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Energyboardroom.com Releases New Philippines Power Report

28.03.2014 / Energyboardroom

the_philippinesjpgThe government of the Philippines aims to attract PHP 3.2 trillion (USD 71 billion) of investment in the energy sector by 2030 in order to solve the problem of poor power infrastructure and low access to electricity, but the question is whether investment in the energy sector is all that is needed for the sector to reach a level of efficiency and profitability that is seen in other countries. This new report from EnergyBoardroom, available today for free download, looks into what this means for the electricity and power sector.

“The Philippines has one of the most sustainable energy models in the world, because we do not rely on the government to build our power plants, but instead rely on the free market,” claims Senator Sergio de la Rama Osmeña III, head of the Senate’s energy committee. However, he also notes that the country’s energy sector “has been stumbling along for decades.”

Philippines PowerIn 2001, the power sector underwent a radical transformation from public to private when The Electric Power Industry Reform Act (EPIRA), considered the most progressive energy legislation to come out of Southeast Asia, was first drafted. EPIRA’s raison d’être was to build a sustainable and reliable power supply in order to lower electricity rates in the long term.

“EPIRA promised energy at a reasonable rate, but the definition of ‘reasonable’ is still unclear,” states Congressman Reynaldo V. Umali, Oriental Mindoro Representative and head of the House’s Energy Committee. Under EPIRA, subsidies were eliminated and there was a mass unbundling of generation, transmission and distribution, with over 80 percent of assets privatized today.

Local conglomerates have thrived in the Filipino power sector thanks to a good visibility of upcoming opportunities, and a smaller exposure to risk than multinational companies face on the ground in the Philippines. It comes as no surprise then that families run the majority of conglomerates have also taken advantage of the EPIRA law, such as the Aboitiz Group, which is planning to invest PHP 190 billion (approximately USD 4.4 billion) over the next five years, was one of the first local conglomerates to make a name for itself in the power sector.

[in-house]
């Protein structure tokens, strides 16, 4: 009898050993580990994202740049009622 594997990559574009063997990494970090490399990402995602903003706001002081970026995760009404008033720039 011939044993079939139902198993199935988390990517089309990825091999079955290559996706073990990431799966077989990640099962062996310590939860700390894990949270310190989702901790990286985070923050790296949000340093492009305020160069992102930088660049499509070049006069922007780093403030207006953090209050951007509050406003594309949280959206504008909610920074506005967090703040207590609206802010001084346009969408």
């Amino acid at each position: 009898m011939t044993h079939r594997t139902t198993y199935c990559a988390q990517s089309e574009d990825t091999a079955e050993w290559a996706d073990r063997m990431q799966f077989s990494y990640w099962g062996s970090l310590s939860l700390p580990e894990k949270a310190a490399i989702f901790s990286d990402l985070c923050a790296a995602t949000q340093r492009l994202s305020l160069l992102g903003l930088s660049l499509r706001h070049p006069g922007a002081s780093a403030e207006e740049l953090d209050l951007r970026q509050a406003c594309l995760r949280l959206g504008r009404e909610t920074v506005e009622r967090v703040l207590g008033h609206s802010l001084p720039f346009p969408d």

Renewable energy is also a key talking point in the Philippines’ power generation conversation. One year prior to the implementation of the 2008 Renewable Energy Act, 49 percent of the Philippines’ total installed generating capacity was fueled by imported coal and oil. However, as of 2011, renewable energy today accounts for 33 percent of the power energy supply mix, and the Philippines has one of the lowest CO2 emissions in the region.

Download the new report from EnergyBoardroom today and find out what the leading executives from across the Philippine power industry think about the future of the sector, and which key challenges lie ahead.


Sergio de la Rama Osmeña III, Senator – Energy Committee

Kyu-Byeng Hwang, President – KEPCO Philippines

Erel B. Narida, President – One Renewable Energy Enterprise, Inc

Eduardo V. Francisco, President – BDO Capital

Mike Wootton, Langogan Power Corporation (LPC)

Antonie de Wilde, Emerging Power Inc.

Edgar O. Chua, Chairman – Shell companies in the Philippines

Luis Miguel Aboitiz, Senior VP of Aboitiz Power Marketing and Trading, President, CEO of Aboitiz Energy Solutions and First VP of Aboitiz Equity Ventures




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